This past Saturday, I attended SPACE, the Small Press and Alternative Comics Expo in Columbus, OH. It was a great chance to meet new cartoonists and talk about the trade with a variety of cool people. What cool people might those be? Well, I’m glad you asked.
I was first introduced to Denver Brubaker through my blog This Week in Webcomics when he shot me an email to tell me about his webcomic. When I saw his booth listed in the SPACE program, I remembered his email and decided to swing by. We talked a bit about his strip “>Tales of a Checkered Man, a newspaper-style strip whose protagonist is an unorthodox, acrophobic superhero. We discussed Tom Dell’aringa’s excellent webcomic Marooned (Tom, sadly, wasn’t in attendance at SPACE this year), and about the business of doing a webcomic in general. Denver also introduced me to his fellow cartoonist Chad Sell, who creates the superhero serial comedy Manta-Man.
E.J. Barnes, Illustrator
EJ Barnes is a multitalented individual. She had a number of comics, artworks, and humorous greeting cards available at her table (I bought this one, because I love terrible puns), but what most impressed me was her three-minute animated short “Leatherwing Bat,” set to a traditional folk song which she and a colleague performed together. Each of the frames was drawn and painted by hand and filmed frame-by-frame in 16mm! You can check out the whole gamut of her works at her personal site (linked above).
Eric Glastetter, writer, G2 Comics
I feel bad for Eric, because even though he was one of the most interesting guys I talked to at SPACE, I can barely remember the topic of our conversation at all. He’s the writing half of the creative team at G2 Comics, who have launched two comic series in the past three years: Antic, a story of gods and god-slayers, and The Triad, an angels-and-demons epic spanning heaven, hell, and everywhere in between. We talked about the mythological themes in his comics and about G2’s upcoming series Raptor Sniper, which branches out into action-comedy. Raptor Sniper looks like it will have a Dr.-McNinja-esque feel to it, and I look forward to finding out more about it. You can check out G2’s comic offerings at their site, G2comics.com.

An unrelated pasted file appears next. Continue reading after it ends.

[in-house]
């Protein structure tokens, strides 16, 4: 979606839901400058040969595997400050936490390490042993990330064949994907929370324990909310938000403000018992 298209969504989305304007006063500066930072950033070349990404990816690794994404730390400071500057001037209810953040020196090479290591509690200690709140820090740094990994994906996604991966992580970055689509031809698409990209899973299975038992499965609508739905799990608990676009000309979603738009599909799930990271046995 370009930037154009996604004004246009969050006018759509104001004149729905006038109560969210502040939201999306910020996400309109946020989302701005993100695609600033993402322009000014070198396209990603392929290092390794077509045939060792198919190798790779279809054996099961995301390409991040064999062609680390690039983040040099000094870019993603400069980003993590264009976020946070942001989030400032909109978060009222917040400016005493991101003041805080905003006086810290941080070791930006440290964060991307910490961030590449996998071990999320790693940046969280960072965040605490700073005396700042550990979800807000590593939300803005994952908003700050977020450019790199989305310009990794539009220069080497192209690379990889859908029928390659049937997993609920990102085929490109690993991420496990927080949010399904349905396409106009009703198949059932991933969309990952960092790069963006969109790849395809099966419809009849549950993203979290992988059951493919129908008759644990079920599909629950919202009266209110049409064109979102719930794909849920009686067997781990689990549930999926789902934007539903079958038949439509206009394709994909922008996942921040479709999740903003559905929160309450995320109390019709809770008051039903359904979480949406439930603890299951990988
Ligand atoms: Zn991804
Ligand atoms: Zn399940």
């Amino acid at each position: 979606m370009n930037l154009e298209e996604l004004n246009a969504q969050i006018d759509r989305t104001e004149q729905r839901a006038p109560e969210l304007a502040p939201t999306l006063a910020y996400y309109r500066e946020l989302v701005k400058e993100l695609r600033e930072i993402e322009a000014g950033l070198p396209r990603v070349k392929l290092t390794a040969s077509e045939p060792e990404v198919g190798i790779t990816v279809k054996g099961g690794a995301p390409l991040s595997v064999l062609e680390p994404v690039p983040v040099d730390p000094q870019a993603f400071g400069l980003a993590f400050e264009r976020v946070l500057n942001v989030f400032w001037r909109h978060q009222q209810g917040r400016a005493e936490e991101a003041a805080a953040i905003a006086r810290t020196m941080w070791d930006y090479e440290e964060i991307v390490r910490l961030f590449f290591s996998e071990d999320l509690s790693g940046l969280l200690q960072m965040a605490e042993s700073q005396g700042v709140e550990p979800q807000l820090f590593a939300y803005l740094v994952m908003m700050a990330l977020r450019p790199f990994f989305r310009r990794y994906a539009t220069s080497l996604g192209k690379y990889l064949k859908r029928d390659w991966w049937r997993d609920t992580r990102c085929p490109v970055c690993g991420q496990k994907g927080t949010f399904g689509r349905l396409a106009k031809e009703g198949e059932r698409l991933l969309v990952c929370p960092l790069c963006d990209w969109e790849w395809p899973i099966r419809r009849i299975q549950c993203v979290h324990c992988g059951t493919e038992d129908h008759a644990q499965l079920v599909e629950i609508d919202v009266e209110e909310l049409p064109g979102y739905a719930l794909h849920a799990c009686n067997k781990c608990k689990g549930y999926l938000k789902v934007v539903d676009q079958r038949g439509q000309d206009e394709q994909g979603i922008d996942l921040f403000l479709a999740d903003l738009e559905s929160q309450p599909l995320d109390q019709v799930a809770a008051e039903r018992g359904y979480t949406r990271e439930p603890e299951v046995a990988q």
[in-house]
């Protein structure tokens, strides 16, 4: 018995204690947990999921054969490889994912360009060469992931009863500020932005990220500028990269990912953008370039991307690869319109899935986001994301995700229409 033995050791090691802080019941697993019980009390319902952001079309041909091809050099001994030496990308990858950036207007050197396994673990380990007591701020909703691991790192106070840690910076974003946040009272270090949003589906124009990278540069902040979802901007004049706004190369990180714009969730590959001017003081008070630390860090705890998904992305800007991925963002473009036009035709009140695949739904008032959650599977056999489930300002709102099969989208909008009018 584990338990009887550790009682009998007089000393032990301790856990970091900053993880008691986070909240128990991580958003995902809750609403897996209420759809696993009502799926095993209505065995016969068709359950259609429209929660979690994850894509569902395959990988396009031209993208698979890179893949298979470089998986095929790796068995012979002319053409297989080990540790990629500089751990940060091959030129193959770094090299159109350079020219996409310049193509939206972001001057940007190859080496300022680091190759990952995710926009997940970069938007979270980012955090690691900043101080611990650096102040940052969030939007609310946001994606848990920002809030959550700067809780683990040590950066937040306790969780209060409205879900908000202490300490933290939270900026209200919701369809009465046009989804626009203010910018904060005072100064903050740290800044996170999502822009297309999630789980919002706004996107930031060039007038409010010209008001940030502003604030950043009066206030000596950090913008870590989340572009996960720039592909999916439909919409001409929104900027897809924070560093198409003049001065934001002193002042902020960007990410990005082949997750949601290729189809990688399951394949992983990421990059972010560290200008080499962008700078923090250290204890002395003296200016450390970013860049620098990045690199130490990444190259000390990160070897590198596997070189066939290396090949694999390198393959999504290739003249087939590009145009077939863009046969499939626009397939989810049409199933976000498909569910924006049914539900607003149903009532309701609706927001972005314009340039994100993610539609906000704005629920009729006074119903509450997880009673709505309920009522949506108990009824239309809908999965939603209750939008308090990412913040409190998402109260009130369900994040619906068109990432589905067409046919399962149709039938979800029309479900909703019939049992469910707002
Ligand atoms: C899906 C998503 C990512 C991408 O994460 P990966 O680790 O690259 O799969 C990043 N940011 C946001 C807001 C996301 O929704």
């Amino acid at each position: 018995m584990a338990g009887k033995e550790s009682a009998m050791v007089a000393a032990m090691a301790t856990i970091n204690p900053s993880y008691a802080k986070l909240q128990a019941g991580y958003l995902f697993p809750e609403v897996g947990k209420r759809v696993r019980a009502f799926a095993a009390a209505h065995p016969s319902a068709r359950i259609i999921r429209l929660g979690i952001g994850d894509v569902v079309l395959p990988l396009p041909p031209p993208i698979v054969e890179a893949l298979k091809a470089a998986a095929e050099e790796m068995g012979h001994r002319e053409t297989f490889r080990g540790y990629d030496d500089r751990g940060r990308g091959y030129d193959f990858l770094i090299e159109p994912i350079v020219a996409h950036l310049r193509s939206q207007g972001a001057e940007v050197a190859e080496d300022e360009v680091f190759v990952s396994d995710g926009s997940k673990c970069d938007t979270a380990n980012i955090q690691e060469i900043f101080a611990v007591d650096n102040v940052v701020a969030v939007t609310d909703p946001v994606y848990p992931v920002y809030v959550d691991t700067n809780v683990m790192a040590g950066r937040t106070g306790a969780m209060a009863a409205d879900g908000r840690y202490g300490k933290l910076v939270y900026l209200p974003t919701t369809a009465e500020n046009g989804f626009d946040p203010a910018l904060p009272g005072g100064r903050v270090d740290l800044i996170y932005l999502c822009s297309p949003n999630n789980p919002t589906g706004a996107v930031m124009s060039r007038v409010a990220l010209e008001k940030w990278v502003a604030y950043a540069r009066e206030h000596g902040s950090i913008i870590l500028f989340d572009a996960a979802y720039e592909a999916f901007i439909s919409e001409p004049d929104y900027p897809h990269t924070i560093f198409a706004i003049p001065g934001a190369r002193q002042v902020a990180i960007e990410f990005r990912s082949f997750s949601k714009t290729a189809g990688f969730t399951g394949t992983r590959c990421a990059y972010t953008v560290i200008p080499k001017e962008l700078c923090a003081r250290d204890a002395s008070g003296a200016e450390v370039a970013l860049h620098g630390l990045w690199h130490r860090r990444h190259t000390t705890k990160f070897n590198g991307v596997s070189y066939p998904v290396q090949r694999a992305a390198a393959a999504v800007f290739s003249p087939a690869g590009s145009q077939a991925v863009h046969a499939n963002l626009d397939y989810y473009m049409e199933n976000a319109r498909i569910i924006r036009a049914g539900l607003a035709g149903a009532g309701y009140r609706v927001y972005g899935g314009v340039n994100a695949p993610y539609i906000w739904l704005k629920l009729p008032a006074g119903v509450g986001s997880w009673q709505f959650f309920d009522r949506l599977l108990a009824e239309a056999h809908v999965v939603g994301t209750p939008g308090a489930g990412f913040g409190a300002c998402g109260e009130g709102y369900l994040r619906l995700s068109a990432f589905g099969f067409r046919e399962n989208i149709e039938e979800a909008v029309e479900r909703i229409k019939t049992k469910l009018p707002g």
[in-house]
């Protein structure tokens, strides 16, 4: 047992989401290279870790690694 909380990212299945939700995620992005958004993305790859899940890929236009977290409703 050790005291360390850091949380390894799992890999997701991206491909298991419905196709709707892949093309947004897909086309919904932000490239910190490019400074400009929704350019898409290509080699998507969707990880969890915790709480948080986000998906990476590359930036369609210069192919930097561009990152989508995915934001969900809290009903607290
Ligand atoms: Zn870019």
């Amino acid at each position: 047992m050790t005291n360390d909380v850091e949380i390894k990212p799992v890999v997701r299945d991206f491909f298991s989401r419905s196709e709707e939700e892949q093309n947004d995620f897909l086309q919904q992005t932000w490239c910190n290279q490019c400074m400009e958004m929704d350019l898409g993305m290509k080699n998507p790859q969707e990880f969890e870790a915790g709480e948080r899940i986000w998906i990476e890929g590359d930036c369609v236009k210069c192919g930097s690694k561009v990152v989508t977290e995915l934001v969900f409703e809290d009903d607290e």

Joe Pruitt draws for Twilight Star Studios, which you can check out via the links above, but he introduced himself to me in connection with the Comic Book Connection Initiative, a small non-profit organization that takes donations of comic books and distributes them to homeless shelters, food pantries, after-school programs and hospitals. I’d never heard of any comic-book program like this; the only similar initiative I could think of was Penny Arcade’s Child’s Play. Comic strips and comic books were a huge part of my childhood, and they’re great for stimulating children’s imagination and desire to read. Check out their Facebook page, and if you’re a Columbus resident, consider making a donation at their pickup spots at Comic Town (Morse Rd.) or Packrat Comics (Hilliard).